Almo Collegio Capranica

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Personal coat of arms of Cardinal Domenico Capranica, now coat of arms of the Almo Collegio Capranica

The Almo Collegio Capranica is the oldest Roman college, founded in 1457 by Cardinal Domenico Capranica in his own palace for 30 young clerics, who received an education suitable for the formation to the priesthood.

History[edit]

Madonna with child and saints by Antoniazzo Romano, Chapel, Almo Collegio Capranica
Main article: Domenico Capranica

The Capranica College is located in the Piazza Capranica, in the Colonna district. The Capranica made their fortunes under Pope Martin V (Oddone Colonna). Domenico Capranica (1400-1458), was a cardinal and a humanist. Upon the death of Martin V, conflict arose between the rival Colonna and Orsini families. Capranica, who was often away on assignments for the papacy, found his home stripped and decided to build a new one.[1]

Around 1449 Cardinal Domenico Capranica began construction of his palace by buying some houses near the parish church of St. Mary in Aquiro, in the square that now bears his name. Among the buildings acquired there was a chapel, which tradition says was built on the site of the birthplace of St. Agnes, who would have suffered martyrdom in the nearby stadium of Domitian.

He founded the college in January 1457, with the aim of offering the opportunity of a proper education for the priesthood to young poor of the city of Rome. In this he anticipated by more than a century the establishment of "seminaries" decreed by the Council of Trent. The institution was the first of its kind in Rome; initially reserved for young Romans, it later extended hospitality to students from other Italian regions and of different nationalities.

Capranica himself drew up their rules and presented the college with his own library, the more valuable portion of which was later transferred to the Vatican. The curriculum included the study of Aristotle and Aquinas. It was expected that over the holidays, students would gain experience by serving in the cathedral or in other local churches.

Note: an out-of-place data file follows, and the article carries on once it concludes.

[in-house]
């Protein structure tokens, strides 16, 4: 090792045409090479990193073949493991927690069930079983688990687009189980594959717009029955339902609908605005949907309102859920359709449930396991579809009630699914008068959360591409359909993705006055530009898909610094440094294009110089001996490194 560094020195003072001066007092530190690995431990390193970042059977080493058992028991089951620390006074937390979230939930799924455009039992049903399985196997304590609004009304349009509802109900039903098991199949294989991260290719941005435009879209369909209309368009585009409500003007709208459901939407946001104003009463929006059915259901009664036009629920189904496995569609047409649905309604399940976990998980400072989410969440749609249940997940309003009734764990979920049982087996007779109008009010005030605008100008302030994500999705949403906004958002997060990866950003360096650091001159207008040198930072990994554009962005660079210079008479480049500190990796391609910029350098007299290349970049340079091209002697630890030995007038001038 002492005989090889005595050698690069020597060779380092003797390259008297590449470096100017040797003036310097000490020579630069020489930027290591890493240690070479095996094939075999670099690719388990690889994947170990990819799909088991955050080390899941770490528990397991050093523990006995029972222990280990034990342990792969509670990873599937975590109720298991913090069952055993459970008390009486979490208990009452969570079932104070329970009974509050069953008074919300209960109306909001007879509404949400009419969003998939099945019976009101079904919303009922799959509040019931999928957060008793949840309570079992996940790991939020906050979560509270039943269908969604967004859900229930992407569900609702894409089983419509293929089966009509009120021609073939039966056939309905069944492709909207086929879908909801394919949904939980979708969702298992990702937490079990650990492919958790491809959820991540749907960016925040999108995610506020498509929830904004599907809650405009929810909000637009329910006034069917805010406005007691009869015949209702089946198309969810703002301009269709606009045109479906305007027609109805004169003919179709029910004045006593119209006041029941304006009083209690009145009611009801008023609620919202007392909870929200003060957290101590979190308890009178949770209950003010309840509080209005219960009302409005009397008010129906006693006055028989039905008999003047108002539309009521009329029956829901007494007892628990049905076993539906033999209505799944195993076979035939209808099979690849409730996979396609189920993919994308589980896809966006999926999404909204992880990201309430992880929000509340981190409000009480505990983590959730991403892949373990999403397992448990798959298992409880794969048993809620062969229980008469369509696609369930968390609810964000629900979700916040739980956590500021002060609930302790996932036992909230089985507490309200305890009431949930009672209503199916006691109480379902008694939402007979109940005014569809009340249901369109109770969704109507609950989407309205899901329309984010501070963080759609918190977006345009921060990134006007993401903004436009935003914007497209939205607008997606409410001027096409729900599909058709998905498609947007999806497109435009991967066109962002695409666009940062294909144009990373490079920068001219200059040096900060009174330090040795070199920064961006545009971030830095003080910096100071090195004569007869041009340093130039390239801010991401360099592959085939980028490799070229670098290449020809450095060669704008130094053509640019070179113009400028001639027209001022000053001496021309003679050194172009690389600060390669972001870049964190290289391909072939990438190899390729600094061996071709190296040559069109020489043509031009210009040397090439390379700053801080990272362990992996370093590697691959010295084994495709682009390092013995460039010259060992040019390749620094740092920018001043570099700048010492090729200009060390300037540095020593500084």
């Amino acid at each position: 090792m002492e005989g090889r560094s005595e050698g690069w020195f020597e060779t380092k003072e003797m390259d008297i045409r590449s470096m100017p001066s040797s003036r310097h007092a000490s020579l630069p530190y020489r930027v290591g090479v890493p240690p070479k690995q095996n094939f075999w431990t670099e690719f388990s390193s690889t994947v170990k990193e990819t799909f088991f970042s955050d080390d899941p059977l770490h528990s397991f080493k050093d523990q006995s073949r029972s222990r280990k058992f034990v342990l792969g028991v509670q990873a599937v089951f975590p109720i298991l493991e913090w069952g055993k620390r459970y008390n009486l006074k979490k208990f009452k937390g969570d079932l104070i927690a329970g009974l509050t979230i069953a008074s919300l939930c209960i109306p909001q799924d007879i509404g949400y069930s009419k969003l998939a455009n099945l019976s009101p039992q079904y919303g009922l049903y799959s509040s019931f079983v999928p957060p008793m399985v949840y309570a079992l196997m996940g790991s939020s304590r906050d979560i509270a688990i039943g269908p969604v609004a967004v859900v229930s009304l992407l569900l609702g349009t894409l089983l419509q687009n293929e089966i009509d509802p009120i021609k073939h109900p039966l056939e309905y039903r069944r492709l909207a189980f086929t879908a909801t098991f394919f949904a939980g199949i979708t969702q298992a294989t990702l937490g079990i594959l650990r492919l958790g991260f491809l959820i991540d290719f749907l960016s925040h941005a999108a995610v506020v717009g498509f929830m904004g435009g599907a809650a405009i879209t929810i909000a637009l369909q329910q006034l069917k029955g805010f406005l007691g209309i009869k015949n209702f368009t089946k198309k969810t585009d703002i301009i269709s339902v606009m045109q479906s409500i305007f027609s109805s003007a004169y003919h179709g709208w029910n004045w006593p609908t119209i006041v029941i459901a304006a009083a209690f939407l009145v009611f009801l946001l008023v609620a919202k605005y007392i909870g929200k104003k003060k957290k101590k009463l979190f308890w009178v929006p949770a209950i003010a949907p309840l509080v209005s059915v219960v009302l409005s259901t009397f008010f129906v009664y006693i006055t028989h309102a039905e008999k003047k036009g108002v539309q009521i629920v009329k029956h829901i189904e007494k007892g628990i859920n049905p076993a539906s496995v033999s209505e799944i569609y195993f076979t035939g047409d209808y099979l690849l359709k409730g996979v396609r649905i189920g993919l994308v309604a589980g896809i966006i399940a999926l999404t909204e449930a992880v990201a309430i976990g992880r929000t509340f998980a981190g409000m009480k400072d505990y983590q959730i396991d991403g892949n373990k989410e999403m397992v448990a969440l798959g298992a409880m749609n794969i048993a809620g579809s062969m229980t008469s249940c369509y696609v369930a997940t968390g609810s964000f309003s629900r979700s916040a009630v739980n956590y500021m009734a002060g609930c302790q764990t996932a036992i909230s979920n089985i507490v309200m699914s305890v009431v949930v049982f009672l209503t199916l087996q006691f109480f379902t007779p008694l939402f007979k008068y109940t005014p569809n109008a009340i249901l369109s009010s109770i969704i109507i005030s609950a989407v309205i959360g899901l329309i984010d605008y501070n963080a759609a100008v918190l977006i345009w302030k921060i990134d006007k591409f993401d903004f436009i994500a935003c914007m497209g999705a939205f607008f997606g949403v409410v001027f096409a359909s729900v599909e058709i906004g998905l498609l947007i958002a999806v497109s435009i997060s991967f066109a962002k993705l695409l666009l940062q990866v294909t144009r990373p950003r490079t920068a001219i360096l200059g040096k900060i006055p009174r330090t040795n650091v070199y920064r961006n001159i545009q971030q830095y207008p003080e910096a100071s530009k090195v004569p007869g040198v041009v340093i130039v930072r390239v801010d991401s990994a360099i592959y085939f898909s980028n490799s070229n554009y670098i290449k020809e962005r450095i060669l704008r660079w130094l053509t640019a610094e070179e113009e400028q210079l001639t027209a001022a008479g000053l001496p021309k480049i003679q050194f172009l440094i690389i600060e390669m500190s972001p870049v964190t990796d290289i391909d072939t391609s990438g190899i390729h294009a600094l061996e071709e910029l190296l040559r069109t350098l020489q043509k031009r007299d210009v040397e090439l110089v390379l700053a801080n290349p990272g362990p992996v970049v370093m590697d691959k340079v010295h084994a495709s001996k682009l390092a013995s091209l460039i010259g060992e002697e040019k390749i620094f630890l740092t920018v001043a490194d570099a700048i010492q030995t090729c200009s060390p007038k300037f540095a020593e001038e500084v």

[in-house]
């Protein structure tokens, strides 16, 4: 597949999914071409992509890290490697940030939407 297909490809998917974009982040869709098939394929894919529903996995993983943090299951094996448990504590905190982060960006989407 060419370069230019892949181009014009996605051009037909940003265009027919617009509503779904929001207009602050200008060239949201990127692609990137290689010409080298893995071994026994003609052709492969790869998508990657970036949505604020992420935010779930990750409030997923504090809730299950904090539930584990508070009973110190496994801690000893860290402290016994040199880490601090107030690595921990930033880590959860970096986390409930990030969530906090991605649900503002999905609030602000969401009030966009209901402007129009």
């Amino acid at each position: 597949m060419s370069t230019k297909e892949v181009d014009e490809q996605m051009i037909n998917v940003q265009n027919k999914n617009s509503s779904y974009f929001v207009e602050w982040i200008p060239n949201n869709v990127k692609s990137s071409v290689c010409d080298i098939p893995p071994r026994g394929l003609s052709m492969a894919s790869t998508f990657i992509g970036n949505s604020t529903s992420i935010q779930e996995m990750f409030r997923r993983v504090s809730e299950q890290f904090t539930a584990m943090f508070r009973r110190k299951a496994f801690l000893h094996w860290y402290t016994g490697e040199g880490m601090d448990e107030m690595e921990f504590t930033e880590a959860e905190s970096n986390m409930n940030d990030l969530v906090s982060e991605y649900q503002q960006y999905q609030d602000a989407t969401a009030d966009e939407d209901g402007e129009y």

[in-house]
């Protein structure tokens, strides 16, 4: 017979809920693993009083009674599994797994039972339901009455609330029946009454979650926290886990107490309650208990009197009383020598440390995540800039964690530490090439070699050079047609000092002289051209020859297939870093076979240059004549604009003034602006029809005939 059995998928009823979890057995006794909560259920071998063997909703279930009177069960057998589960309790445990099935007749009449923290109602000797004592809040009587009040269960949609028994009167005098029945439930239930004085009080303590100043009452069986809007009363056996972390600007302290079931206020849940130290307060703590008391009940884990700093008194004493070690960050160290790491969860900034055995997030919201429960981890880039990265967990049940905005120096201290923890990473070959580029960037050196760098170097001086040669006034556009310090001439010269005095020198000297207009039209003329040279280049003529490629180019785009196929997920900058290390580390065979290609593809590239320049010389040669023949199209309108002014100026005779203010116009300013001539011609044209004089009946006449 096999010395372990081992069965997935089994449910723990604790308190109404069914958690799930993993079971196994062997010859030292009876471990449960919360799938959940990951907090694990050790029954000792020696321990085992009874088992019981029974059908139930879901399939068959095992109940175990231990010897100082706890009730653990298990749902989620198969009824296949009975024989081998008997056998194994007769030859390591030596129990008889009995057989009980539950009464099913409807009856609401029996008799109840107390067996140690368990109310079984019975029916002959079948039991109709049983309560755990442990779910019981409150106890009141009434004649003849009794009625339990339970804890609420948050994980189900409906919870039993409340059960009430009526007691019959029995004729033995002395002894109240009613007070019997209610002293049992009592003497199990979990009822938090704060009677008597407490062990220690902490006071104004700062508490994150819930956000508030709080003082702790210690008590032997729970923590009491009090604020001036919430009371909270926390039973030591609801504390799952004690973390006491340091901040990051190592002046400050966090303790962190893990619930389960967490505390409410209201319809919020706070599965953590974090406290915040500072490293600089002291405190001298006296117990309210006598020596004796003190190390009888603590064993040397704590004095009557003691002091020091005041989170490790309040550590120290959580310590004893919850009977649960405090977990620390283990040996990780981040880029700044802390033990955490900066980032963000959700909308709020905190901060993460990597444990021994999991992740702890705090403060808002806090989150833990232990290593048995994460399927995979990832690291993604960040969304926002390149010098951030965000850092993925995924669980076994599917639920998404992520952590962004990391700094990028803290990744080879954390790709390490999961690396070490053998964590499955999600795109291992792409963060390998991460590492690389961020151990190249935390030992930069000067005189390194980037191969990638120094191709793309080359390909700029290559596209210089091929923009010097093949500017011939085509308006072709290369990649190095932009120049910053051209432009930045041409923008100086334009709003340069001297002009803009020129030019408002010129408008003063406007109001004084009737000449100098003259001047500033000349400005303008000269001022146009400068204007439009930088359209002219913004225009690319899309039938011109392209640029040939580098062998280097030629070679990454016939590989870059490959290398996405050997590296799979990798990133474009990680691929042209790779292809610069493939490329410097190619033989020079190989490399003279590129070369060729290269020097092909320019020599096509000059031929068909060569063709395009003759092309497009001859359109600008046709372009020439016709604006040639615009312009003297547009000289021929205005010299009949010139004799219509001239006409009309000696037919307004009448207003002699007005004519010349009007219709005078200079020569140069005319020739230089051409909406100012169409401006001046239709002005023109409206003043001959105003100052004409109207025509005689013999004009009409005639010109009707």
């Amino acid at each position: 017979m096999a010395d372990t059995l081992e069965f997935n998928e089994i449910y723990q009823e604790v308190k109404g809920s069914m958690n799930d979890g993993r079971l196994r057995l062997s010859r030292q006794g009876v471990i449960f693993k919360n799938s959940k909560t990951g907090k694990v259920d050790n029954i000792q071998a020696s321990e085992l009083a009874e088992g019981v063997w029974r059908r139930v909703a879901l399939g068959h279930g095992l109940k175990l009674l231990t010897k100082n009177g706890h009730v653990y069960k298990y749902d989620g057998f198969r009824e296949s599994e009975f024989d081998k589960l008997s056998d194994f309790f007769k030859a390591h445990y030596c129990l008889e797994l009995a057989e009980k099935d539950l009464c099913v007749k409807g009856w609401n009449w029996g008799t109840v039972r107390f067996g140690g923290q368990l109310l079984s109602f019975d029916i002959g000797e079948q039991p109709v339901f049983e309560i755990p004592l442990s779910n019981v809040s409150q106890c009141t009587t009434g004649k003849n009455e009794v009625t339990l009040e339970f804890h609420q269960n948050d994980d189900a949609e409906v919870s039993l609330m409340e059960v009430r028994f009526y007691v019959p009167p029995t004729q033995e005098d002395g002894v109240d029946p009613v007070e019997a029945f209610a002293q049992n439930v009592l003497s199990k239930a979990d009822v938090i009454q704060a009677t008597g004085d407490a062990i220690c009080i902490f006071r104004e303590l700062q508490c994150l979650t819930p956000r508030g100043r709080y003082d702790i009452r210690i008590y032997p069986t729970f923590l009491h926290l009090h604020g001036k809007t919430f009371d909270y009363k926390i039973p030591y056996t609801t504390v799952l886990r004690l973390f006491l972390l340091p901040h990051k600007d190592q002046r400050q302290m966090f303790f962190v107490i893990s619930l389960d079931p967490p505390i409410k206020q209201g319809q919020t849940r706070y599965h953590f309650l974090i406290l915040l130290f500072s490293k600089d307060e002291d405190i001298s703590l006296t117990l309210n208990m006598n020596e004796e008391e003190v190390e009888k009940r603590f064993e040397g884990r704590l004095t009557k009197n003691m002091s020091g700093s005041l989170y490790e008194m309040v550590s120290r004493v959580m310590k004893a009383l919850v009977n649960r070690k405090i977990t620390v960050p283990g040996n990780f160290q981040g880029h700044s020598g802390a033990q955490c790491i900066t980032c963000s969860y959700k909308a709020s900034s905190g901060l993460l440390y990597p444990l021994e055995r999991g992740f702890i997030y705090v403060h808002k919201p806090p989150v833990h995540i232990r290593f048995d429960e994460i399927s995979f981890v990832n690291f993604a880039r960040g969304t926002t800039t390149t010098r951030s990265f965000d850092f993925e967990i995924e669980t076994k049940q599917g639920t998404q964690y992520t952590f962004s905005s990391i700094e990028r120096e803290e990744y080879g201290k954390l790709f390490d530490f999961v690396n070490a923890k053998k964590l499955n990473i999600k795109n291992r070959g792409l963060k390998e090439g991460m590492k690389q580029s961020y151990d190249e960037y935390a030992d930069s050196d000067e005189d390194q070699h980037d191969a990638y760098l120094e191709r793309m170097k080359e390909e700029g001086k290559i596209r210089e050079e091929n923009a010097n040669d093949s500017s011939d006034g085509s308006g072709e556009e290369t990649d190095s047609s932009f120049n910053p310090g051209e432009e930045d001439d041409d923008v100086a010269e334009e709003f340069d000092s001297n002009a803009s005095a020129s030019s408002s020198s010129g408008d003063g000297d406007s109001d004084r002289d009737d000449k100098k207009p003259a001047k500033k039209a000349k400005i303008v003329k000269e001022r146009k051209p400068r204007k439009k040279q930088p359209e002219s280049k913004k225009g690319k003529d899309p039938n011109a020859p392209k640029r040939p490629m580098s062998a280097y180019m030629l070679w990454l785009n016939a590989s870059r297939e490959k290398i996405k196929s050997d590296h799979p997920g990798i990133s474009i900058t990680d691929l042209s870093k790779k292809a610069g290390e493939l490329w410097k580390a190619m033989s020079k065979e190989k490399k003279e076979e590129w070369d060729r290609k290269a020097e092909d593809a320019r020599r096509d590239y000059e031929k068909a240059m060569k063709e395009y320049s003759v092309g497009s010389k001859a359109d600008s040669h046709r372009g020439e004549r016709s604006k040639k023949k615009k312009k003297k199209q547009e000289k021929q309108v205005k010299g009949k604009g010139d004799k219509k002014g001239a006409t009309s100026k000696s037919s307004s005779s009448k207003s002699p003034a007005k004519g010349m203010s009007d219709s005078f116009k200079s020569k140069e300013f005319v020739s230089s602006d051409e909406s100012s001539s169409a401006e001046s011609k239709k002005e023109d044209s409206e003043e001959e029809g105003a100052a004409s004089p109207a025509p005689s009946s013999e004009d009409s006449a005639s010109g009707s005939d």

When the Constable de Bourbon laid siege to Rome in 1527, the Capranica students were among the few defenders of the Porta di S. Spirito, and all of them with their rector fell at the breach. The word "Almo" ("who gives life")in the title remembers them. The rector, according to the university custom of those days, was elected by the students and was always one of them until Pope Alexander VII decided that the rector should be appointed by the protectors of the college. In 1971 Pope Paul VI instituted an Episcopal Commission, composed of three former students, a cardinal and two bishops to direct the seminary.

After the French Revolution, the college was re-established in 1807; the number of free students was reduced to 13, but paying students were admitted. The College was closed from 1798 to 1807, during the Roman Republic.

Currently, the college has about fifty students, primarily from dioceses in Italy. There are also Orthodox pupils. Some students are preparing for the priesthood, others, already priests, continue their postgraduate studies. Typically a Capranicense enters the College during the years of preparation for ordination and remains there until the completion of his specialization. The college's patroness is St. Agnes.[2] The college kitchen is run by the Daughters of Mary Coredemptrix.[3]

Building[edit]

The original one-story building probably had the workshops on the ground floor, with the living quarters and state rooms on the main floor.[1] After the death of Domenico in 1458, his brother Angelo, also a cardinal, enlarged the palace, but reserved part of the building for the family, who later created a theatre from existing family apartments without changing the exterior of the building.

The facade facing the square, is covered with light plaster and is characterized by the presence of the square tower, ending with a loggia that opens to the outside with two arched windows on each side. The current façade is not the original one but the result of renovations mainly in seventeenth century, during which as additional floor was added.

Chapel of St. Agnes[edit]

This chapel is commonly believed to be the oldest place of worship dedicated to the martyr.[4]

The main chapel of the College, dedicated to St. Agnes, was restored in 1954 in neo-Renaissance style. The walls are covered with polychrome marble and decorated with a double cornice. The semicircular apse contains Antoniazzo Romano's fresco of Madonna with Child, a holy bishop and St. Agnes. Stained glass windows depict St. Gregory the Great, St. Augustine, St. Jerome and St. Ambrose. The pipe organ is a Mascioni (Opus 696) manufactured in 1953.

Alumni[edit]

The Capranica has produced many notable ecclesiastics, including among its alumni Popes Benedict XV and Pius XII, and numerous cardinals.

See also[edit]

References[edit]

External links[edit]